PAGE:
Gyms are Opening: No Childcare, Bring Your Own Disinfectant, & What Else to Expect

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Group of people practising ballet
 

Chicago, as part of Region 4, is set to move into Phase 3 on Friday. Quite a few changes are allowed by the state, although local governments are free to impose stricter guidelines.

It will be no surprise to Chicago residents, that Chicago Mayor, Lori Lightfoot, will most likely impose stricter regulations, at least for a few weeks.

That being said, let’s take a look at what allowances are being made for the state under Phase 3, as it pertains to gyms and fitness clubs. The list is non-exhaustive, which is meant to include all fitness studios, whether they are rowing, cycling, small, or large. All fitness facilities are eligible to open, as long as the guidelines are followed.

The regulations are calling for a 50% capacity or 5 people per 1,000 square feet allowance. Appointments must be made and walk-ins will not be allowed.

Each gym will have the ability to decide how to handle appointment setting, and will be their own enforcement of the capacity limits. This guideline is discretionary, as the state realizes that every gym has a different capacity level.

This capacity allowance applies to anyone wishing to go to the gym and utilize free weights, treadmills, or any of the other equipment on the floor. While some gyms may have heavy duty sanitizer, many do not. You may want to bring your own can of disinfectant to apply to the machine and or free weights before using them.

The guidelines require that gym goers wear facial coverings when entering and leaving the fitness facility. They do not require, but do recommend, that individuals wear facial coverings while working out. This has been a much-debated issue, and will be left to individual discretion.

The guidelines also require that equipment be spaced 10 feet apart without a barrier, or 6 feet apart with a barrier. Most gyms will presumably need to reconfigure their equipment and weights, in order to comply. This in itself, will take up more space, and will allow for less people to partake.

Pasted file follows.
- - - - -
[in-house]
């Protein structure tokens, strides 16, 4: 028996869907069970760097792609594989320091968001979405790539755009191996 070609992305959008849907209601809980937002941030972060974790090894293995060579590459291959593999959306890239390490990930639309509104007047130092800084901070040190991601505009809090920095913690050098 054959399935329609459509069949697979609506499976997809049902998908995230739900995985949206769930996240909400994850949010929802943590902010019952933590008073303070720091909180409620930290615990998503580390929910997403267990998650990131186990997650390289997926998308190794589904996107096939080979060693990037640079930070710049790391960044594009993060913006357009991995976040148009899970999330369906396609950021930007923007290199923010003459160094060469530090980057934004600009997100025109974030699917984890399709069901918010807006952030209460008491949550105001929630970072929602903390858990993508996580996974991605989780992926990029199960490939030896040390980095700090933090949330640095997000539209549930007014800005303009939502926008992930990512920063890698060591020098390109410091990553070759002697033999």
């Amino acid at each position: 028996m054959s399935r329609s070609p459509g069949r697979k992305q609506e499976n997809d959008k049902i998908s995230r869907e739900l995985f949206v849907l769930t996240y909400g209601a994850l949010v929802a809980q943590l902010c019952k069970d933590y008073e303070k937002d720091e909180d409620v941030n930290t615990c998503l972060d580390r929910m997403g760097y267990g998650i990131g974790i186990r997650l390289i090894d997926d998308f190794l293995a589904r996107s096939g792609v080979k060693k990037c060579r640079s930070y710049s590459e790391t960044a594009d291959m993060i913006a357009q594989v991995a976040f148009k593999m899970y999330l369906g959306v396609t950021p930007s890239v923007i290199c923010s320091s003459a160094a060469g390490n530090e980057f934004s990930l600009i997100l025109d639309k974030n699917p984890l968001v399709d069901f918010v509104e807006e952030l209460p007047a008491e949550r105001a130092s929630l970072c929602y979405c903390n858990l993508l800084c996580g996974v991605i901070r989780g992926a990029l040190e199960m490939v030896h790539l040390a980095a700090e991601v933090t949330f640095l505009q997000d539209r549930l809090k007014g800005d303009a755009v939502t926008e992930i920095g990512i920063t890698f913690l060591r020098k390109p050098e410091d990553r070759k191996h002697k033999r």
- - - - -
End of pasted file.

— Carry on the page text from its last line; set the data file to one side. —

One-on-one personal training is allowed, as long as the 6 feet of social distancing is maintained.

Outdoor group fitness classes of 10 or less participants are also allowed. Participants must be stationed 10 feet apart from each other and follow the same guidelines regarding facial coverings mentioned above. The guidelines are rather vague, but would seem to include group fitness classes that utilize machines, such as rowing or cycle, as long as the equipment is placed outdoors and properly spaced.

Ancillary accommodations such as saunas and childcare will not be allowed. Water fountains that are not touchless, water bottle refill stations, will also not be allowed.
This will be a new challenge for gym owners, instructors, trainers, and athletes alike. We will all have to be patient with each other as we get used to this new normal of operation.

For a full description of the IL DCEO guidelines, click here.

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Mandi began running in middle school and never stopped. As a high school and college cheerleader, running was the exact athletic counterpart to keep her fitness levels high. While attending The John Marshall Law School in 2007, Mandi ran her first Chicago Marathon, the final year it was partnered with title sponsor, LaSalle Bank. Mandi has continued to run several marathons and half marathons each year. An Illinois licensed attorney, Mandi is currently the Executive Director of the Lake County Municipal League, a council of government representing 42 municipalities in Lake County. An avid weekend race warrior, Mandi tries to run 2-3 races each month from Milwaukee to Chicago and loves the opportunity to report about her experiences in Chicago Athlete

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